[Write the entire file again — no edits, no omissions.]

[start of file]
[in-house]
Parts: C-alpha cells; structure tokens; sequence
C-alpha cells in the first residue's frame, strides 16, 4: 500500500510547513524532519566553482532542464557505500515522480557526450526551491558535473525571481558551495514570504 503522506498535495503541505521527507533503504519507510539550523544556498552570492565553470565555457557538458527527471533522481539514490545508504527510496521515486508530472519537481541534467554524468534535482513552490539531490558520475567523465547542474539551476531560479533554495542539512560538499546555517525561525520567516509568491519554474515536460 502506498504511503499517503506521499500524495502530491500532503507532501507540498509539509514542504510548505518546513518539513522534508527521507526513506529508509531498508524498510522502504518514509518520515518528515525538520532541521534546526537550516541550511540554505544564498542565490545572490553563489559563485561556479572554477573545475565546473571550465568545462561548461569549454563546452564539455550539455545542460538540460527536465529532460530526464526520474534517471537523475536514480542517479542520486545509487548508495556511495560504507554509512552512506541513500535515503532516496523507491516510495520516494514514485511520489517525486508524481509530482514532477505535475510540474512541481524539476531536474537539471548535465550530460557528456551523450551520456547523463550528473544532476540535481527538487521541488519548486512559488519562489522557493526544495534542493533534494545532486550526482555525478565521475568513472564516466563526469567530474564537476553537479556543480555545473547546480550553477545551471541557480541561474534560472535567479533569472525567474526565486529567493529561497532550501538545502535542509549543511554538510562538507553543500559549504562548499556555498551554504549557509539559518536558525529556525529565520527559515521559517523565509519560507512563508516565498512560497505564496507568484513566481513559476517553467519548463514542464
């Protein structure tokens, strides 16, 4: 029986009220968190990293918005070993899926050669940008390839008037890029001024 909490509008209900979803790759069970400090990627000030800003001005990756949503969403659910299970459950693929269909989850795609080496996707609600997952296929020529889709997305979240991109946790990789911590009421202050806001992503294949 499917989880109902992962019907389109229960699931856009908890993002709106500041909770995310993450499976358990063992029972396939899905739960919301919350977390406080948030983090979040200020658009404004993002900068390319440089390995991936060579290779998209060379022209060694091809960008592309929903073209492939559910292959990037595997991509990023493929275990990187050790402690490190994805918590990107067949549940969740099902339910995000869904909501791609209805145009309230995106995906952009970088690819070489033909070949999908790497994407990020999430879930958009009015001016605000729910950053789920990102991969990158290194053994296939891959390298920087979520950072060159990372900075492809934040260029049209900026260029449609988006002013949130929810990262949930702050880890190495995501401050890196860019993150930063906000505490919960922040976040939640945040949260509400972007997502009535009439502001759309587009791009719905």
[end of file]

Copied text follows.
[in-house]
Parts: C-alpha cells; structure tokens; sequence
C-alpha cells in the first residue's frame, strides 16, 4: 500500500510547513524532519566553482532542464557505500515522480557526450526551491558535473525571481558551495514570504 503522506498535495503541505521527507533503504519507510539550523544556498552570492565553470565555457557538458527527471533522481539514490545508504527510496521515486508530472519537481541534467554524468534535482513552490539531490558520475567523465547542474539551476531560479533554495542539512560538499546555517525561525520567516509568491519554474515536460 502506498504511503499517503506521499500524495502530491500532503507532501507540498509539509514542504510548505518546513518539513522534508527521507526513506529508509531498508524498510522502504518514509518520515518528515525538520532541521534546526537550516541550511540554505544564498542565490545572490553563489559563485561556479572554477573545475565546473571550465568545462561548461569549454563546452564539455550539455545542460538540460527536465529532460530526464526520474534517471537523475536514480542517479542520486545509487548508495556511495560504507554509512552512506541513500535515503532516496523507491516510495520516494514514485511520489517525486508524481509530482514532477505535475510540474512541481524539476531536474537539471548535465550530460557528456551523450551520456547523463550528473544532476540535481527538487521541488519548486512559488519562489522557493526544495534542493533534494545532486550526482555525478565521475568513472564516466563526469567530474564537476553537479556543480555545473547546480550553477545551471541557480541561474534560472535567479533569472525567474526565486529567493529561497532550501538545502535542509549543511554538510562538507553543500559549504562548499556555498551554504549557509539559518536558525529556525529565520527559515521559517523565509519560507512563508516565498512560497505564496507568484513566481513559476517553467519548463514542464
């Protein structure tokens, strides 16, 4: 029986009220968190990293918005070993899926050669940008390839008037890029001024 909490509008209900979803790759069970400090990627000030800003001005990756949503969403659910299970459950693929269909989850795609080496996707609600997952296929020529889709997305979240991109946790990789911590009421202050806001992503294949 499917989880109902992962019907389109229960699931856009908890993002709106500041909770995310993450499976358990063992029972396939899905739960919301919350977390406080948030983090979040200020658009404004993002900068390319440089390995991936060579290779998209060379022209060694091809960008592309929903073209492939559910292959990037595997991509990023493929275990990187050790402690490190994805918590990107067949549940969740099902339910995000869904909501791609209805145009309230995106995906952009970088690819070489033909070949999908790497994407990020999430879930958009009015001016605000729910950053789920990102991969990158290194053994296939891959390298920087979520950072060159990372900075492809934040260029049209900026260029449609988006002013949130929810990262949930702050880890190495995501401050890196860019993150930063906000505490919960922040976040939640945040949260509400972007997502009535009439502001759309587009791009719905």